• Dracula going to the blood bank to give blood.
  • Jackass Genie: In one sketch, Diamond plays an unpopular girl who finds a lamp in a trash can. She wishes for a jacket like the one a popular girl wears. The genie uses his magic to steal one and Hilarity Ensues from there. Turns into Villain Has a Point when Diamond wishes to know all the answers to a test rather than cheat.
  • Just Eat Gilligan: With an actual island to boot! One sketch involves the group getting shipwrecked with Moon constantly causing problems for those who managed to survive with him. He keeps throwing things they need into the water, talking about an ex-girlfriend and trying to guilt trip the others into giving him their scant amount of supplies. He will only do anything useful if bribed (and even then, he does it by causing a much bigger problem.) Finally, Plant just socks him in the face. He tries to guilt trip the others into staying stranded on the island with him when the coast guard (his ex) arrives, but at last they refuse.
  • Kids Are Cruel: See Children Are Innocent and Enfant Terrible.
  • Lima Syndrome: One sketch has Ice Cream as a bank robber who tries to befriend two of the hostages.
  • Minimalist Cast: Due to the Sketch Comedy nature of the show, the main six (sometimes not all at once) usually fill any important roles called for the latest sketch.
  • Nails On A Chalkboard: One sketch parodies the Jaws town meeting scene, exaggerating the trope so that everyone scratches a conveniently nearby chalkboard to say anything, eventually doing it just because it's fun to do. After getting nowhere the Mayor moves to the next subject of discussion before a recess, replacing all the chalkboards with whiteboards, which is unanimously denied before everyone begins a recess of scratching all the boards at once.
  • No Plot? No Problem!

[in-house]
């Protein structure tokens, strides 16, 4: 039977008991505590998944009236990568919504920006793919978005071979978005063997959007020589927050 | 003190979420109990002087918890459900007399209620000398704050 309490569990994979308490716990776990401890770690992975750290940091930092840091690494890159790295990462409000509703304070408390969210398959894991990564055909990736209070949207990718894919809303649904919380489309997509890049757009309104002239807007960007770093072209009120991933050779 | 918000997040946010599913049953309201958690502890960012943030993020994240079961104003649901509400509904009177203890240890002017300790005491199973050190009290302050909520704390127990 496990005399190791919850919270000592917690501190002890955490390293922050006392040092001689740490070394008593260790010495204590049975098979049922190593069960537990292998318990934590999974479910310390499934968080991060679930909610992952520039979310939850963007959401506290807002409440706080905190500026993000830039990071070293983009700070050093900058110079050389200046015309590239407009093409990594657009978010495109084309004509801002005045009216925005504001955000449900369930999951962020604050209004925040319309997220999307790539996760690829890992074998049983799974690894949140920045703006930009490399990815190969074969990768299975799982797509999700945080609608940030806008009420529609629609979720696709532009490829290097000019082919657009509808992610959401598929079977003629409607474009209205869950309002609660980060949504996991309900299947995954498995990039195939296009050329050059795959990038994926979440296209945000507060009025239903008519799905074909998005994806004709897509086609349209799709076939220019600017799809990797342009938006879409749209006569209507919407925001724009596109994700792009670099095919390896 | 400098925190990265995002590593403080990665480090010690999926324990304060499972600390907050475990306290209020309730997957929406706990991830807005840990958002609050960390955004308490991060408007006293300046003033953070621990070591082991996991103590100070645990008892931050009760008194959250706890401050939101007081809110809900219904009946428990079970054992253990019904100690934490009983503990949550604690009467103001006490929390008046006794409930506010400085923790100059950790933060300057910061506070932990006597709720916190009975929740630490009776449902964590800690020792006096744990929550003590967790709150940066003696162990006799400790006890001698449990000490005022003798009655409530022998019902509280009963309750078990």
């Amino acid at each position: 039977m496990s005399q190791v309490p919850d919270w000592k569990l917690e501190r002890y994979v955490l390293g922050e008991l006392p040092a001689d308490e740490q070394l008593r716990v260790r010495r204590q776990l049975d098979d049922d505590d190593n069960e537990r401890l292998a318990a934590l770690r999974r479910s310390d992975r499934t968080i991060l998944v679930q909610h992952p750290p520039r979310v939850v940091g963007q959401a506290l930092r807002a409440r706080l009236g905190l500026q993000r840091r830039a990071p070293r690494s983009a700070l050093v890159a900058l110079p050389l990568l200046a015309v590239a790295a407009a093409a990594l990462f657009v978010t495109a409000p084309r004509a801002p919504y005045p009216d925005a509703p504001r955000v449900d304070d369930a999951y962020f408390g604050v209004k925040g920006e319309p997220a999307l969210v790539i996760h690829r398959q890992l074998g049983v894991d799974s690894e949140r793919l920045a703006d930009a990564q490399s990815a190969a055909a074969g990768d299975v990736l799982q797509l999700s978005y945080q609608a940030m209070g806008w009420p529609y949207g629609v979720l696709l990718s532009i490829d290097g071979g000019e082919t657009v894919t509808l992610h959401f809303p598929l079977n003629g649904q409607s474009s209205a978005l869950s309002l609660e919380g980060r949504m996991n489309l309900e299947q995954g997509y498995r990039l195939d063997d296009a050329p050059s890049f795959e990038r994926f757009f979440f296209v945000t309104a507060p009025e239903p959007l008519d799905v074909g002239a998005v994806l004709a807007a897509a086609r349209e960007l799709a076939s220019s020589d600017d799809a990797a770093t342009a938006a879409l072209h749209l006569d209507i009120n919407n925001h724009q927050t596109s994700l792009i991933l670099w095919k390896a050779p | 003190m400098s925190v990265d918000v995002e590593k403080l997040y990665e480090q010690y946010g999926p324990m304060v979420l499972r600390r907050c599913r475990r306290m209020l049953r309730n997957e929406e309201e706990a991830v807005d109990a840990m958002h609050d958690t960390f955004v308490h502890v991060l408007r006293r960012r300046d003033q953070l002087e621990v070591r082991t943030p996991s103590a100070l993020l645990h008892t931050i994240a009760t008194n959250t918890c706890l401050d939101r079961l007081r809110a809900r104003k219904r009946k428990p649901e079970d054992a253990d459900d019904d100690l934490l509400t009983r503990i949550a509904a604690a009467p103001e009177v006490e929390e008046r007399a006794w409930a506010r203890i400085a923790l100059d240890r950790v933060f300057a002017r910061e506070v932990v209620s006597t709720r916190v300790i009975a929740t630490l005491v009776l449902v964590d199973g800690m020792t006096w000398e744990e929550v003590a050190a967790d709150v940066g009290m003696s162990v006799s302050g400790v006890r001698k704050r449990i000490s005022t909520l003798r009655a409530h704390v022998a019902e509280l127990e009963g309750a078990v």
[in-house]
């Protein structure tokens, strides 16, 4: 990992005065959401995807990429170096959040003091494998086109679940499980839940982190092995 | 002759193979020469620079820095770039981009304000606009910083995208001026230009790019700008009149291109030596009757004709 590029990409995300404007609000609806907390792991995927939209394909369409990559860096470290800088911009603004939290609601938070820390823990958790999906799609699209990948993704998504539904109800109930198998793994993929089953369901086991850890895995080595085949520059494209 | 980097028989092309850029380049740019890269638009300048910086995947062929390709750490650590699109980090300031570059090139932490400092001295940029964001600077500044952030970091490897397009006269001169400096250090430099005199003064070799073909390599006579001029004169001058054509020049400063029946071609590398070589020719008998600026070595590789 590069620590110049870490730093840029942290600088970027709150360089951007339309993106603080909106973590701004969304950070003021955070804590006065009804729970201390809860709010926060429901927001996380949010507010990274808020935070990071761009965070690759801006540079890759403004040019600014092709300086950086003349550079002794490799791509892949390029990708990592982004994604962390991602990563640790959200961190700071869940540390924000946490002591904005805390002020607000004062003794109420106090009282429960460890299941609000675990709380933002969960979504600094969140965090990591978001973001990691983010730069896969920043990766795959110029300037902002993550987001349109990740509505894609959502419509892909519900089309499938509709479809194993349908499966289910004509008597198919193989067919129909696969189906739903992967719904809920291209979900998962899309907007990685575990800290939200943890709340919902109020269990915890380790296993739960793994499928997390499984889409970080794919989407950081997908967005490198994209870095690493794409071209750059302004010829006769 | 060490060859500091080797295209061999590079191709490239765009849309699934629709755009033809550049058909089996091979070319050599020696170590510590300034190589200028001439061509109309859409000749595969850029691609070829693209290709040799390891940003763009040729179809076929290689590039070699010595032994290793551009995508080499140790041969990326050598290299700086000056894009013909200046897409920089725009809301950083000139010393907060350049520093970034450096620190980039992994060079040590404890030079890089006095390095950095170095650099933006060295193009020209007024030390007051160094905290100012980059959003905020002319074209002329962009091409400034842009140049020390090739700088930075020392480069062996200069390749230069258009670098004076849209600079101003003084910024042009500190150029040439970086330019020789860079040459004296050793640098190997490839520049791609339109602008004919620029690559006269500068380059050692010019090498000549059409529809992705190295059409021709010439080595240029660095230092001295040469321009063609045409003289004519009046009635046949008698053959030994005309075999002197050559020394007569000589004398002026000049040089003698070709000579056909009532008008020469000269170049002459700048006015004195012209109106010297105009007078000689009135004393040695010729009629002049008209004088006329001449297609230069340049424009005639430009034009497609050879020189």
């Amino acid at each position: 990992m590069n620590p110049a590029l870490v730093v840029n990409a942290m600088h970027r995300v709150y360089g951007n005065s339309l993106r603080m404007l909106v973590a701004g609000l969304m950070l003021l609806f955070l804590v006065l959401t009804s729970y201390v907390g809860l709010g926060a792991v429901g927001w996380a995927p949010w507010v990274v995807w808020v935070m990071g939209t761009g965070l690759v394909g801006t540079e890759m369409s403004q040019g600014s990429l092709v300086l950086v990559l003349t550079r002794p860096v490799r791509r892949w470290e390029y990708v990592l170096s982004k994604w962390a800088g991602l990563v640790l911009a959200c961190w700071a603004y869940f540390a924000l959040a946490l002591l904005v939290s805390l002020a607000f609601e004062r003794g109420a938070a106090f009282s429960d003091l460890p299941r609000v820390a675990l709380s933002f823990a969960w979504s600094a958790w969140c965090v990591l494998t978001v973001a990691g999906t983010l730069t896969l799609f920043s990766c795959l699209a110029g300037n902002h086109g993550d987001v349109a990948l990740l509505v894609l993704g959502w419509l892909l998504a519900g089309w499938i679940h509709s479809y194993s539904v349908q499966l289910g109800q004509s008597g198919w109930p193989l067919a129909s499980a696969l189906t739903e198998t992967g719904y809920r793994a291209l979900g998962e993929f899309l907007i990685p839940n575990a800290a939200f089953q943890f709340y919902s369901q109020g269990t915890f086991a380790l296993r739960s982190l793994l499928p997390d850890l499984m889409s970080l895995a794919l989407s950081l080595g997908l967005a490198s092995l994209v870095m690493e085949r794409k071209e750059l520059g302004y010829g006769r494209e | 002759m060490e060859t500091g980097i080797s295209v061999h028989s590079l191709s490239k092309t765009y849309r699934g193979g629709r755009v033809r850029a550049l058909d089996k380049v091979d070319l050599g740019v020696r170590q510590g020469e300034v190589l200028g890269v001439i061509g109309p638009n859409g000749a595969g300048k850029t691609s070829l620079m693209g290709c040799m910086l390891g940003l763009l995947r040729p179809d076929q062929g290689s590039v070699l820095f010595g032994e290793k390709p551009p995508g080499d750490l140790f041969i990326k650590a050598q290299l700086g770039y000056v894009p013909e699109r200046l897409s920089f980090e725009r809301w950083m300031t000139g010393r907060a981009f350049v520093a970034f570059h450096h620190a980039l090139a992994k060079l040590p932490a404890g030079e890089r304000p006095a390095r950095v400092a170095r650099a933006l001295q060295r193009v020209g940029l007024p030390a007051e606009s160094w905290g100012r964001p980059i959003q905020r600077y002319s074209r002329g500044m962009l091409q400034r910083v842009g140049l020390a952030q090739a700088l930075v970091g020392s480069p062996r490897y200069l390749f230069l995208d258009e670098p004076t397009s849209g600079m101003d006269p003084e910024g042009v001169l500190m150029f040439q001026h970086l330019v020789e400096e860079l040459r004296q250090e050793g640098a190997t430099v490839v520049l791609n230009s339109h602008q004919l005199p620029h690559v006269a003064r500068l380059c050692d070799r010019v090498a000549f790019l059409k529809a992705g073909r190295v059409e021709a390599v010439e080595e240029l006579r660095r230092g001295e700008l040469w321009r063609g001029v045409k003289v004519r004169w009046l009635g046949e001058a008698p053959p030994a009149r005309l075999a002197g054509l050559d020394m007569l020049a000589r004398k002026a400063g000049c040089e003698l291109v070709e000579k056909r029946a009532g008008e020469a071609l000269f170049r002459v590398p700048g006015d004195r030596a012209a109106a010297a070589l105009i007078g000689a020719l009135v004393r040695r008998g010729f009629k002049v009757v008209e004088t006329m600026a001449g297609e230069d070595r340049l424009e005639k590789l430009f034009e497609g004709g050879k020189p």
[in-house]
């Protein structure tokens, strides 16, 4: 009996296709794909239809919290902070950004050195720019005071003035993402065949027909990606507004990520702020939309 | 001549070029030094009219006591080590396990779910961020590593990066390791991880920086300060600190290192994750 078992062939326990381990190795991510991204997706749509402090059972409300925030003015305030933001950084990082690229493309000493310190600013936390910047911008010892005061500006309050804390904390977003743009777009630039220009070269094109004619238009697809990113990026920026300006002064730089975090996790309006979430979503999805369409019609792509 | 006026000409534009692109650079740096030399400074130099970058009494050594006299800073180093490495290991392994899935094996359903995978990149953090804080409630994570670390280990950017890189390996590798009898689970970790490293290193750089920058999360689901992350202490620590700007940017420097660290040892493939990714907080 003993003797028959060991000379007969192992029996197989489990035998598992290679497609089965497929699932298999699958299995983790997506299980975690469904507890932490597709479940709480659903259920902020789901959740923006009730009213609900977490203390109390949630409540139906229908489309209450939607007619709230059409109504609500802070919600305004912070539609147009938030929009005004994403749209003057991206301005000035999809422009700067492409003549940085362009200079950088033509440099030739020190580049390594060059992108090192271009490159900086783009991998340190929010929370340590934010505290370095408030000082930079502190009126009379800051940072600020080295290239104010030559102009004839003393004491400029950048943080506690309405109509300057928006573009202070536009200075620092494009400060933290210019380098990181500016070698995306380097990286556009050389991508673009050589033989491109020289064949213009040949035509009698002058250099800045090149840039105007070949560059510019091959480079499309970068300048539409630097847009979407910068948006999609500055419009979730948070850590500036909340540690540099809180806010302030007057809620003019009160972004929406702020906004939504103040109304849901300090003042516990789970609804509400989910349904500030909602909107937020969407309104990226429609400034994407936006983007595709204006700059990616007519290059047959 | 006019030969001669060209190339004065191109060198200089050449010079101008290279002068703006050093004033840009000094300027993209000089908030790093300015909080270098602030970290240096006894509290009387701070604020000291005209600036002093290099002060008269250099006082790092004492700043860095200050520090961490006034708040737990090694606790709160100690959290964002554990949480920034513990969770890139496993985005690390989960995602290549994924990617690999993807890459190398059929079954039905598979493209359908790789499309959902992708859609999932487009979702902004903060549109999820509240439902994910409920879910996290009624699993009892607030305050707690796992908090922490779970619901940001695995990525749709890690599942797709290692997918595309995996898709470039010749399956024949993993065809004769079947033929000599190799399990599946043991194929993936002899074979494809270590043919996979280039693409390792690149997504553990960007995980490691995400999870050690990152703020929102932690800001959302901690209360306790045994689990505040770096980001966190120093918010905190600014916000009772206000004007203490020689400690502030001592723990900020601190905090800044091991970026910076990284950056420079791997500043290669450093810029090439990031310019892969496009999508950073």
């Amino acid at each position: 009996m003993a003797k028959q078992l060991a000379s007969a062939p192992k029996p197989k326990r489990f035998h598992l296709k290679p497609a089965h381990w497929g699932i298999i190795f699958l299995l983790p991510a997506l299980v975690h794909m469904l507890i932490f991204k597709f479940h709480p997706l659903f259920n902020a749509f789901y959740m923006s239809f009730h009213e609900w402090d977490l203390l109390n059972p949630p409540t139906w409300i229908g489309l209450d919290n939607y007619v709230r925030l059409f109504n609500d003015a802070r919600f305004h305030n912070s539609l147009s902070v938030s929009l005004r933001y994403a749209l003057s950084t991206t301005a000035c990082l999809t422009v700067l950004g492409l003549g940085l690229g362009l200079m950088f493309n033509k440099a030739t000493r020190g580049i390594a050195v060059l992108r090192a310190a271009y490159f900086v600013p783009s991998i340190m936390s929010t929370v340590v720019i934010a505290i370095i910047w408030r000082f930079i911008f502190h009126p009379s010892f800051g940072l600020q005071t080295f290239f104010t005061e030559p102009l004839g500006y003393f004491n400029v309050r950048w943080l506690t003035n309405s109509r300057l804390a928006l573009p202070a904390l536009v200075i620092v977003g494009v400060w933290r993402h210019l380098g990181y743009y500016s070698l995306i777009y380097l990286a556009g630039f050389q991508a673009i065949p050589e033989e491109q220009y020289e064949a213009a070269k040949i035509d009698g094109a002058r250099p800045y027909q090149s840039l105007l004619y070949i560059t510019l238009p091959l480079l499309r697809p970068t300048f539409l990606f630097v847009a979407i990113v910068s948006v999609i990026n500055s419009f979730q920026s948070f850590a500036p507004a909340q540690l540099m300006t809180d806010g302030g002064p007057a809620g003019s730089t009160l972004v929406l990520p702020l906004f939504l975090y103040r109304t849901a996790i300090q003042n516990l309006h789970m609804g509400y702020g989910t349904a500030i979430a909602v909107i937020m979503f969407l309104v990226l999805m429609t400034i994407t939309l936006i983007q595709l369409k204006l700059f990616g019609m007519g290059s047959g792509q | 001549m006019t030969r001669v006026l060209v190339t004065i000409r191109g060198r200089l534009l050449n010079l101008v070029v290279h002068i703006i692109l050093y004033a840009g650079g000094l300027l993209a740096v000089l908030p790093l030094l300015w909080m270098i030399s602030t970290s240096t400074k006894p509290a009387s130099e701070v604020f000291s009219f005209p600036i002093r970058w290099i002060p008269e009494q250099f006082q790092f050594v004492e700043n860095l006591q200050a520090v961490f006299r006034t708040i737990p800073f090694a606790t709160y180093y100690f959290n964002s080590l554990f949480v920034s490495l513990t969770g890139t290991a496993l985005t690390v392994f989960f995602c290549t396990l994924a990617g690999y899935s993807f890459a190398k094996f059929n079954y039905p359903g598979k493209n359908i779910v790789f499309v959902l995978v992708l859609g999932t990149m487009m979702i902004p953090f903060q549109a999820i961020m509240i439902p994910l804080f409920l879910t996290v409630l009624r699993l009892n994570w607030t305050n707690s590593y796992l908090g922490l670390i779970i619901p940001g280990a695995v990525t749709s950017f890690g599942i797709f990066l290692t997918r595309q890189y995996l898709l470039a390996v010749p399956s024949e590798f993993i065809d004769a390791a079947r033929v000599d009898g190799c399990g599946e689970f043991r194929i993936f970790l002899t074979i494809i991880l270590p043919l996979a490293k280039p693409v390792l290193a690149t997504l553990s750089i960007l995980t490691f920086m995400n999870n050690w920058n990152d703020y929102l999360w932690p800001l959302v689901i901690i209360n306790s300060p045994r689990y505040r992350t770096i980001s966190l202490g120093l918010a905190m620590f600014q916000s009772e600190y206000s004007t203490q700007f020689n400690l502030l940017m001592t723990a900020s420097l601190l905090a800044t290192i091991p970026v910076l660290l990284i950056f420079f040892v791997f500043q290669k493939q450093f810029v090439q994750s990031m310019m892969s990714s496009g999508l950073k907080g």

• Overly Preprepared Gag: Some of the sketches, like the one with the crash test dummies, are just one long set-up to a punchline.
  • Riddle of the Sphinx: One sketch is centered around this. Each time the riddle is posed, the characters get the question right with the wrong work or due to a technicality.
  • Rule of Glamorous: Averted and deconstructed. One sketch involves a king who commissioned a palace made entirely of gold. The woman who managed to build it demands pay only for the king to respond that he has no money because he used it all to make the palace. She promptly takes a piece of it and leaves. It turns out that the king hasn't paid ANYONE in the village because of this commission and they take pieces too. In the end, he's left with nothing.
  • Short-Runner
  • Sketch Comedy
  • Smell Phone: In one segment, a football coach suffers from terrible breath and the team asks him to eat a mint, which only makes it worse and smell like "hot, winter-green garbage." Then the team makes him go all the way to the other side of the field while he gives instructions through the quarterback's wireless headset, only for his breath to wind up being transmitted right through the headset. The team desperately tries to get the quarterback's helmet off, only for them and the other team to get knocked out by the coach's breath.
  • The Stinger: A soundbite from the episode plays over the WB logo.
  • Time Machine: In one sketch, Ice Cream spends so much time working on a time machine that Plant leaves him. Rather than going back in time to prevent himself from ever building it, he goes further back to prevent himself from marrying Plant by kicking his past self's engagement ring out of his hand.
  • Tiny Guy, Huge Girl: The entire premise of "The Bulkbodies" is a scrawny wimp marrying into a family of bodybuilders.
  • Toilet Humor: The Deborah Hammond Butt Snail.
  • Transformation Sequence: Exaggerated in one sketch where Candy goes through one and puts on a Sailor Moon-style outfit, adds wings, then puts on a suit of Powered Armor, which disappears when she puts on a princess outfit.
  • Universal-Adaptor Cast: If it wasn't clear from the page image, the cast is one. Best illustrated by the opening sequence, which depicts them as heads flying around, landing on different bodies and acting out different roles.
  • Warts and All: In the R&B sketch, AJ makes it clear that he does not mind the fact that Alicia is an art thief. In fact, he says he loves that about her and even proposes to her at the end of the sketch.
  • Youthful Freckles: Candy has ones that are multicolored like candy buttons.